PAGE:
Kamal Yarn invests in more Trützschler technology
Kamal Yarn Ltd has become Trützschler's largest customer in Bangladesh for carding machines with its latest order taking the total to 56.
Kamal Yarn Ltd, part of the group that forms the largest textiles producer in Bangladesh with a 10% share of the country's exports, has added 24 Trützschler TC03 card machines to its line-up.
This was Kamal's third order for Trützschler carding machines during 2010, bringing the total number of TC 06 cards in the Dhaka mill to 56 and thereby becoming Trützschler's single largest customer in Bangladesh.
Kamal has also installed two new Trützschler blow lines during the past year – taking the total to four units.
The equipment was supplied by Trützschler's distributor in Bangladesh, Euro Spin Ltd, a subsidiary of the Euro Group, which has extensive interests in the Bangladesh textiles and garments industry.
The Kamal mill supplies sister company Badsha Textiles Ltd with yarn. Badsha has expanded rapidly through investing in new technology to compete effectively on the world markets under the highly favourable conditions that emerged for Bangladesh in the wake of the global turndown.
Badsha Textiles has 24 Trützschler TC 03 cards and six TC 07 cards, along with three blow rooms. Another division within the group, Badsha Rotor Mills Ltd has 24 TC 07 cards and two blow rooms.
Mr Badsha Miah, managing director of Kamal Yarns Ltd and Badsha Textiles Ltd said that the company has grown rapidly because of its policy of investing in the best production machinery from Europe.
“We have recently set up an entirely new production unit for Kamal Yarn, and the new Trützschler cards and two blow lines have been installed in this facility,” he says.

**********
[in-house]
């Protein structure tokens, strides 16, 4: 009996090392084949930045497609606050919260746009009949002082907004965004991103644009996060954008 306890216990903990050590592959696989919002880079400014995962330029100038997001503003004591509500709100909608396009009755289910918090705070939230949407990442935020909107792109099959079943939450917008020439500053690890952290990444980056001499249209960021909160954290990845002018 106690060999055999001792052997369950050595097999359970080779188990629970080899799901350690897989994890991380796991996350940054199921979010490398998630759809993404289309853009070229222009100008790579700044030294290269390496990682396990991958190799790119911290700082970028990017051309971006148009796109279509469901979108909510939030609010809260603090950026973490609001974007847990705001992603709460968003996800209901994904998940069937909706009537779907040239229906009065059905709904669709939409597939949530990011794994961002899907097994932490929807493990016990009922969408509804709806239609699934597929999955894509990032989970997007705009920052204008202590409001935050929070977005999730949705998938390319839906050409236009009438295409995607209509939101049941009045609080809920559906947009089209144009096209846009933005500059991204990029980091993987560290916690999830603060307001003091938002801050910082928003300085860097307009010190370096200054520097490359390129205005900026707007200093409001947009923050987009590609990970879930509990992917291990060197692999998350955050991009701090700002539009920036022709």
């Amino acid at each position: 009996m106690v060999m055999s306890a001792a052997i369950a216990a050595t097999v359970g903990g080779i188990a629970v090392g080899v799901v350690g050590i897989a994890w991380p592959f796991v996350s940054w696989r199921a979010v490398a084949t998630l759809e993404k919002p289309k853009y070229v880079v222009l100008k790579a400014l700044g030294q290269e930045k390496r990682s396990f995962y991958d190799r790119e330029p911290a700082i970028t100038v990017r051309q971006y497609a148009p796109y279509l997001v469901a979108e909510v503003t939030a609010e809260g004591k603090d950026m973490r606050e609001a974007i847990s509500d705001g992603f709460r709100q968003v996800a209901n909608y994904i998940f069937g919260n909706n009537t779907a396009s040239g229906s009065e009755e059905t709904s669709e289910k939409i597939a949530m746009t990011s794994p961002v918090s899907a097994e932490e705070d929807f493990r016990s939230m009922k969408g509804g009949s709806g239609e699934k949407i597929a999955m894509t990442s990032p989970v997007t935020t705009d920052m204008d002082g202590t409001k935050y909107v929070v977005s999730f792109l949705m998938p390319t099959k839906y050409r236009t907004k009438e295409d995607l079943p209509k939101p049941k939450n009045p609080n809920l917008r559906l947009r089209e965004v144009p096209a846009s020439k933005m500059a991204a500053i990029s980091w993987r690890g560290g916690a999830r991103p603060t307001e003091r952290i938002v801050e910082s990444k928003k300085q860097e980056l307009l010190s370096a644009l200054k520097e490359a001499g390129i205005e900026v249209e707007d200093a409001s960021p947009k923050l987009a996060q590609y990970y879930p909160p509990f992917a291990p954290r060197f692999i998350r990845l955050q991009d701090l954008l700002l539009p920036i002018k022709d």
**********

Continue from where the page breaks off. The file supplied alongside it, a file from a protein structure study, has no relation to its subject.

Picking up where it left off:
“We started off with 50,000 spindles and have rapidly expanded. We now, as of this year, have 10% of the export market for textiles.
“Our relationship with Trützschler and Euro Spin is a very productive one, as we work together to develop new ideas and new products. This goes far beyond the usual relationship between a supplier and a user, and we value the cooperation as it is helping us to develop and grow.”
The Kamal and Badsha factories, located at the Jamindia district on the outskirts of Dhaka, are regarded as being a model for the modern textiles industry in the facilities they provide for their workers.
In addition to providing newly built housing, with separate accommodation blocks for families, single women and men, the mills provide health care, schooling and other benefits.
“Bangladesh has benefitted from being a very low-cost producer, which is why, when the international financial crisis hit, the big buyers began to focus their attention on Bangladesh producers, and the producers were able to invest in upgrading their facilities,” says Mohammed Shahinul Haque, general manager of the Kamal and Badsha factories.
“We believe however in going one step further and investing in our workers. The industry is low cost, but ensuring your workforce is looked after is very important. We provide for our workers, and this in turn is reflected in our productivity.”
Training is also an important part of factory policy, with a training block newly built to ensure that all managers and operators are able to use the new technology to maximum effect.
Mr Haque says that for the production of fine-combed yarns, and depending on the raw material used, production rates of 50 kg/h and more are easily achieved from the carding machines.
Each of the blow rooms can handle a production rate of 2000 kg/h at maximum.